China warned that the United States would “pay the price” for a diplomatic boycott of the Beijing Winter Olympics over human rights issues.
The US move — which stopped preventing athletes from attending — comes after Washington argued for months over which stance to take at the Games, starting next February, over what could be China’s “genocide” of the Uyghur minority has mentioned.
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The move drew fervent opposition from Beijing, who threatened unspecified countermeasures and warned the US would “pay the price for its misdeeds”.
“Stay tuned,” Chinese Foreign Ministry spokesman Zhao Lijian told reporters at a daily news conference.
“The US attempt to meddle in the Beijing Winter Olympics out of ideological bias, based on lies and rumors, will only expose (its) sinister intentions.
“The Winter Olympics are not a stage for political shows and political manipulation,” Zhao added, accusing the US of “actions that disrupt and undermine the Beijing Winter Olympics”.
But Washington’s move was widely welcomed by human rights groups and politicians in the US, where President Joe Biden was pressured to speak out against Chinese human rights abuses.
White House press secretary Jen Psaki said the government will not send diplomatic or official representation to the Games given China’s “ongoing genocide and crimes against humanity in Xinjiang and other human rights abuses”.
Sending official representation would indicate the Games were “business as usual,” Psaki said. “And we just can’t.”
“The athletes of Team USA have our full support. We will be behind them 100 percent if we encourage them from home,” she added.
The International Olympic Committee called it a “purely political decision for any government that fully respects the IOC in its political neutrality.”
The announcement also “makes it clear that the Olympics and the participation of the athletes are outside of politics and we welcome this,” said an IOC spokesperson.
Russia — whose predecessor the USSR was the subject of a total boycott of the Olympics by the United States in 1980 after the invasion of Afghanistan — denounced the decision.
“Our position is that the Olympics should be free of politics,” Kremlin spokesman Dmitry Peskov told reporters, but said it was positive that the participants were not affected by the decision.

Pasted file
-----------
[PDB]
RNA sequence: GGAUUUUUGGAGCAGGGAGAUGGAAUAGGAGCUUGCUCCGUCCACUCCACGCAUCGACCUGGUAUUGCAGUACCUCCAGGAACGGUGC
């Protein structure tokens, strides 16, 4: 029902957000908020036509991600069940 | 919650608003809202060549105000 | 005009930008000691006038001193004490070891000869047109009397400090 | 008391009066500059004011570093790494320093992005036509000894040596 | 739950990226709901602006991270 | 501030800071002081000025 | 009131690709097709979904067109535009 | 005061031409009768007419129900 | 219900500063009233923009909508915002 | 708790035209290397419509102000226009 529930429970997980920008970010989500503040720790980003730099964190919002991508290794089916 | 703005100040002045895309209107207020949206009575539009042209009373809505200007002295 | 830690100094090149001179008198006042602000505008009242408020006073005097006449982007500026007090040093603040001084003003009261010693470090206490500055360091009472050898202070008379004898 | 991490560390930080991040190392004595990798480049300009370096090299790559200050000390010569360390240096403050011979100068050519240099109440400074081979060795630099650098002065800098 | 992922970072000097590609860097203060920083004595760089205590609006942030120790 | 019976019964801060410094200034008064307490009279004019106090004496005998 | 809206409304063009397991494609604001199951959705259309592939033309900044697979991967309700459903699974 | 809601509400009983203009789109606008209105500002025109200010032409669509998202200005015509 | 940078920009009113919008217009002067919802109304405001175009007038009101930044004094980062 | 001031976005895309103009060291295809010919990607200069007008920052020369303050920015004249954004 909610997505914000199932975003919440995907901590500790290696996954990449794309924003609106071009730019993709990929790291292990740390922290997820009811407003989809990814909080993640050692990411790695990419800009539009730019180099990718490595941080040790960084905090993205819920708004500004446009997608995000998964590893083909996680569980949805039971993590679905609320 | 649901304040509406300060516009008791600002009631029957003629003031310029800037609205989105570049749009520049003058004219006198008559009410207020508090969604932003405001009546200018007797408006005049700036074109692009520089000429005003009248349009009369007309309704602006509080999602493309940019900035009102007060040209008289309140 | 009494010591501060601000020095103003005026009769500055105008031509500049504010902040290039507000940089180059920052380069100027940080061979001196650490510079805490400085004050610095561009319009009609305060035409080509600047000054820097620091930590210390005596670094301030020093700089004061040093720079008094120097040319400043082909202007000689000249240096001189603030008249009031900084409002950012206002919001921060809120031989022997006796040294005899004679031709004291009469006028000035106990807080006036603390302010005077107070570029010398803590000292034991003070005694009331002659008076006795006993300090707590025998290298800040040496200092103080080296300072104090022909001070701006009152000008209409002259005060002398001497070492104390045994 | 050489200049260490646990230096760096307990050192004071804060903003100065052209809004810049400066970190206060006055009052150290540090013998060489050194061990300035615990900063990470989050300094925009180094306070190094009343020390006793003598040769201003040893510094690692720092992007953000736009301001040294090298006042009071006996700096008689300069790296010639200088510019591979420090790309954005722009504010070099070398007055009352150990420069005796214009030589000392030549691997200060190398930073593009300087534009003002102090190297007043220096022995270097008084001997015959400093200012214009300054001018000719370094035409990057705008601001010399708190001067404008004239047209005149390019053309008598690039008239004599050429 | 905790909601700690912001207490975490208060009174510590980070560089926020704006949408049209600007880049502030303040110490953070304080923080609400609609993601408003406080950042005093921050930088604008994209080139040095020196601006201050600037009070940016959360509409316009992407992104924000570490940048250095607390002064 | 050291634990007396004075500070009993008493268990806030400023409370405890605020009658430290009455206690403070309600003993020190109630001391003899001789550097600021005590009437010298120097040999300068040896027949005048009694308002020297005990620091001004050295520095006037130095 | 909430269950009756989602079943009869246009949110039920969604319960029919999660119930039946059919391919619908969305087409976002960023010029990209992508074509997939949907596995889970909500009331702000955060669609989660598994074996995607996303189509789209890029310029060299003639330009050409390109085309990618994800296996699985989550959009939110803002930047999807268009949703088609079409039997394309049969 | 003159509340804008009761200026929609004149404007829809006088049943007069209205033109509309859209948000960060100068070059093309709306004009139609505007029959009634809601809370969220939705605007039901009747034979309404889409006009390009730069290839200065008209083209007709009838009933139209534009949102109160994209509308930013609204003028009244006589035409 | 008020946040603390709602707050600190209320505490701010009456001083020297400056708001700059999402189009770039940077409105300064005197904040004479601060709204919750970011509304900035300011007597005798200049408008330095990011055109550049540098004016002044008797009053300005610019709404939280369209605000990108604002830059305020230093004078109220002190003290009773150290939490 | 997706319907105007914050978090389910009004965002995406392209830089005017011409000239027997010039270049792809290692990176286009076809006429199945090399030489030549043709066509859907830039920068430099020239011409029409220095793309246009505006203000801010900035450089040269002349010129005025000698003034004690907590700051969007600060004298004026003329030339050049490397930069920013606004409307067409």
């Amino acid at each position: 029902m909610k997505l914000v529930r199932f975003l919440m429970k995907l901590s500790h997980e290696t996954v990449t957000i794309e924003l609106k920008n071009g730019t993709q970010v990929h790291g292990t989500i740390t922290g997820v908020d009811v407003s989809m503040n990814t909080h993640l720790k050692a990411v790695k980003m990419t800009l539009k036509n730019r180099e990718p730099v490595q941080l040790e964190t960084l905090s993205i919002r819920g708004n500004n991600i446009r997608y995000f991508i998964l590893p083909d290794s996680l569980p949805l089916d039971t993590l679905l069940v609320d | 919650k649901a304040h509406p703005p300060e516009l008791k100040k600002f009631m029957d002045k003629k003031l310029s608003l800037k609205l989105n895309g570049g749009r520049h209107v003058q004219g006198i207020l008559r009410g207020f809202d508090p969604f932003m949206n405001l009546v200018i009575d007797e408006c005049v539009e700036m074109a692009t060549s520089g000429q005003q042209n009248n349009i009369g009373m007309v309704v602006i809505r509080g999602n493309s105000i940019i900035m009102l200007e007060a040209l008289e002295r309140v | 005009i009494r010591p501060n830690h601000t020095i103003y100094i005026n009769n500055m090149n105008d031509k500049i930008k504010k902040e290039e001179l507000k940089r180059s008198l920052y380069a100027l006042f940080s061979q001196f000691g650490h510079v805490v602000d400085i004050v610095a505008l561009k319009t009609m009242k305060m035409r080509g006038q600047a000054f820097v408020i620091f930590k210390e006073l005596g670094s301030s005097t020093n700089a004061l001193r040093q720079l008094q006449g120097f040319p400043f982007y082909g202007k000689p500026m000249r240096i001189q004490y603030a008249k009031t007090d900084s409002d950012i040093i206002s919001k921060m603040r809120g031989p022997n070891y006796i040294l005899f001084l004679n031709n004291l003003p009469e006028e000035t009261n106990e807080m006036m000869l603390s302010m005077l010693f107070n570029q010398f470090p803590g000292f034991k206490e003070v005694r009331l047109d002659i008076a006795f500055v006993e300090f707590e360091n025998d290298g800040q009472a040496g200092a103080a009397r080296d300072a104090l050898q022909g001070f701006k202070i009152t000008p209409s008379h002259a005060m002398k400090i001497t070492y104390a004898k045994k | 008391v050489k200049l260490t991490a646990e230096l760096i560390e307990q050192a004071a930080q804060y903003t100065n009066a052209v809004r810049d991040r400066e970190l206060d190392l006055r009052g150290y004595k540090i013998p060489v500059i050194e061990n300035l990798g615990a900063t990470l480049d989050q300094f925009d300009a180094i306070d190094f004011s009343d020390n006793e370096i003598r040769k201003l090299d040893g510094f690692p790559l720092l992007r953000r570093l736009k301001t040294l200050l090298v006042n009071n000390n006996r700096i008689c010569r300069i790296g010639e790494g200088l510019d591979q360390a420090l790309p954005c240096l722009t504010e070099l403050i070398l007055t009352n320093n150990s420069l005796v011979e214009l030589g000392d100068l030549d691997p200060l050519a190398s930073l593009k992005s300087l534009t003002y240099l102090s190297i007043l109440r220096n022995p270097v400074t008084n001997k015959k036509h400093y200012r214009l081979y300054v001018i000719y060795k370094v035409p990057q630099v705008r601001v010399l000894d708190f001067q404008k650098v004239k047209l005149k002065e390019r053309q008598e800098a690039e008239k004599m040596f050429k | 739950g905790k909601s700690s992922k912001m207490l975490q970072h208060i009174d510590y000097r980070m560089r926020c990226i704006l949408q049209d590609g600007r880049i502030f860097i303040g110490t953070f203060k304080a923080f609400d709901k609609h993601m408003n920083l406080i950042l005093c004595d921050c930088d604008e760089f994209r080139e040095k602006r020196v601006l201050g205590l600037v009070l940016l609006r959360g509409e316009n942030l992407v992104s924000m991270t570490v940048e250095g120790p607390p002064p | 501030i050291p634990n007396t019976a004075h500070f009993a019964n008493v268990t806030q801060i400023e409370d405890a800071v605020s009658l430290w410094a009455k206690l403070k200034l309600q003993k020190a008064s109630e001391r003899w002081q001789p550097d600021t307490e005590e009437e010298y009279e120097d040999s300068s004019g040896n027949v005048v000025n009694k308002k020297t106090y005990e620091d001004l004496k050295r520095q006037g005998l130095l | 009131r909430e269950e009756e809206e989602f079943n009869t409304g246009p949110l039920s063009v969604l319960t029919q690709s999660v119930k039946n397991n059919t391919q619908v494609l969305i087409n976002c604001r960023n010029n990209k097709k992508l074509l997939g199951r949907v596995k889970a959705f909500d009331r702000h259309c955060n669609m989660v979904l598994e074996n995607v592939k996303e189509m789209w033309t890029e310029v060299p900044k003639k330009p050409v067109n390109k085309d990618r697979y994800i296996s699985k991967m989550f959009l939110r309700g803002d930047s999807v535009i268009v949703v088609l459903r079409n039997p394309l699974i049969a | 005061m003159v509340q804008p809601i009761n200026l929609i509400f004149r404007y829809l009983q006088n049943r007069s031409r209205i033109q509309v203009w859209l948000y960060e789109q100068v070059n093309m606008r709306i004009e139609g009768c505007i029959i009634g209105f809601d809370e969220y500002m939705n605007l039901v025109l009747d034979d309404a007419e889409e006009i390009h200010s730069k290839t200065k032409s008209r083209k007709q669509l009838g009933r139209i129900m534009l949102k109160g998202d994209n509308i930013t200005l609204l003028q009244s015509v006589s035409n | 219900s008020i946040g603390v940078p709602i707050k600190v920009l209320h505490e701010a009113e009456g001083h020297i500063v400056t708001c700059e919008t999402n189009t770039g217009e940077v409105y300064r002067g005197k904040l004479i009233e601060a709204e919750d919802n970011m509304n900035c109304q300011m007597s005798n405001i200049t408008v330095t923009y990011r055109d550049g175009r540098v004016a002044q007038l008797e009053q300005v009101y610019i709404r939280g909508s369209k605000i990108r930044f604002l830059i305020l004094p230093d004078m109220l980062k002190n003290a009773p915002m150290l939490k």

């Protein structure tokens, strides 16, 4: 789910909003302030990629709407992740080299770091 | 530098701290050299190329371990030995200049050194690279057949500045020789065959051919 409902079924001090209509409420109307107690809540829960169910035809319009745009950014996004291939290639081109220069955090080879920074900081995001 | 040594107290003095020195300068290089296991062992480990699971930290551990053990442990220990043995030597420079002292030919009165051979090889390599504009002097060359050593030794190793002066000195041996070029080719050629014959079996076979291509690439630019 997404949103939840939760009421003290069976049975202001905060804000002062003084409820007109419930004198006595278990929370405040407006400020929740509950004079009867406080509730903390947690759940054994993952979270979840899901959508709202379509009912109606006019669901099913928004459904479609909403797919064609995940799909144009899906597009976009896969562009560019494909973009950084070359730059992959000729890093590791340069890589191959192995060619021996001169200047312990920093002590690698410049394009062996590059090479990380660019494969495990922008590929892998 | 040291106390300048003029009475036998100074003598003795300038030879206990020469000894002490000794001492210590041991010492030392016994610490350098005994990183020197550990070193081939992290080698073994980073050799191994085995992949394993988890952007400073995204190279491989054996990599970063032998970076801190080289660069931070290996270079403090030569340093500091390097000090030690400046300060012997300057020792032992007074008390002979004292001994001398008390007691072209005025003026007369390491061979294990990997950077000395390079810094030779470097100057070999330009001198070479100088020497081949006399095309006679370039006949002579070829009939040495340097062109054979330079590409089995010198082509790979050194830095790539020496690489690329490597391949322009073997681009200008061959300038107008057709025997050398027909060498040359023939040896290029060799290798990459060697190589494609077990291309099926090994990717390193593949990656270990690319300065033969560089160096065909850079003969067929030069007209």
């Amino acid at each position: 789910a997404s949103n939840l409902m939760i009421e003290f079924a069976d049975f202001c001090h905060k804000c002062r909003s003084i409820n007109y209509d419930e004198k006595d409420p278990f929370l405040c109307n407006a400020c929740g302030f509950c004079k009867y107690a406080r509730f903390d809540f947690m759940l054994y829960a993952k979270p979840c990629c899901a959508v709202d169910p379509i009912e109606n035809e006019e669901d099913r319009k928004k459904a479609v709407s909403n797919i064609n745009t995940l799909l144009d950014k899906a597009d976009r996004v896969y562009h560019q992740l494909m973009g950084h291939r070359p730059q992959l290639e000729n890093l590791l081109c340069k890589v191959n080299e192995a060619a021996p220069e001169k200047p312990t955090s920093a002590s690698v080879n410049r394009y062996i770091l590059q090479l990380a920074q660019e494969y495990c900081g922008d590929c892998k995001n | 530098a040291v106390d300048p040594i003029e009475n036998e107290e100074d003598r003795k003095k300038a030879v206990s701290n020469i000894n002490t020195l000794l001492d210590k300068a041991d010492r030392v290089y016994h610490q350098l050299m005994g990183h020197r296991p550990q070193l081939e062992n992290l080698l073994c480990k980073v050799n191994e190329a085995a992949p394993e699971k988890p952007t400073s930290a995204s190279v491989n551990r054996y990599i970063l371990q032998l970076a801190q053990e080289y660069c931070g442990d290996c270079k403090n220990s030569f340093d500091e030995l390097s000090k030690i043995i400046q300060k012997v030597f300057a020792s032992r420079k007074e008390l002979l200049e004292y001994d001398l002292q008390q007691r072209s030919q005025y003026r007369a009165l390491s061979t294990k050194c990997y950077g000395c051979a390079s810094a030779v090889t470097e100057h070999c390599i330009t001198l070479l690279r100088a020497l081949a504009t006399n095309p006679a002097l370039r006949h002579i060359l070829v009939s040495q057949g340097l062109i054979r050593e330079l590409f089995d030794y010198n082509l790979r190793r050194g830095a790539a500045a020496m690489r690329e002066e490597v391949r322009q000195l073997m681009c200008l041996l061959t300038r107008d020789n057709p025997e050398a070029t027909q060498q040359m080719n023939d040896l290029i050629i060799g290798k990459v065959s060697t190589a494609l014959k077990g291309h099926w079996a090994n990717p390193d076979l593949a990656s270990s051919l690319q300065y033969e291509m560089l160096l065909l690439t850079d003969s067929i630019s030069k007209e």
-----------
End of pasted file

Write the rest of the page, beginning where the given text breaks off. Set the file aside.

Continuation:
US-China relations hit rock bottom under Biden’s predecessor Donald Trump, amid a massive trade war and inflammatory debate over how the Covid-19 virus originated in the Chinese city of Wuhan.
Biden has sought to reconnect with Beijing while focusing on strengthening traditional US alliances to counter China’s growing economic influence and military presence in the Indo-Pacific region.
His administration has maintained trade tariffs on Trump-era China and continues to order naval patrols over sensitive international shipping routes that Beijing is accused of trying to control.
But while Biden also emphasizes the need for dialogue, critics on the right say he is too soft, turning the looming Olympics into a political flashpoint.
Team USA members, their coaches, trainers and other personnel will continue to receive consular and diplomatic security assistance, US State Department spokesman Ned Price said.
Campaigners say at least a million Uyghurs and other Turkic-speaking, mostly Muslim, minorities are locked up in camps in Xinjiang province, where China is also accused of forcibly sterilizing women and imposing forced labour.
Bob Menendez, chairman of the US Senate’s powerful foreign relations committee, welcomed the diplomatic boycott as “a forceful rebuke” of the “genocide in Xinjiang”.
Human Rights Watch called the Biden administration’s decision “crucial” but urged greater responsibility “for those responsible for these crimes and justice for the survivors.”
The Beijing Olympics was also overshadowed by allegations of sexual assault by former tennis star Peng Shuai against a retired top Communist Party politician.
The three-time Olympian was not heard from for nearly three weeks before resurfacing after her claims were quickly censored.
Just six months after the pandemic-delayed Tokyo Summer Games, the Winter Olympics will be held from February 4-20 in a “closed loop” bubble due to Covid-19 restrictions.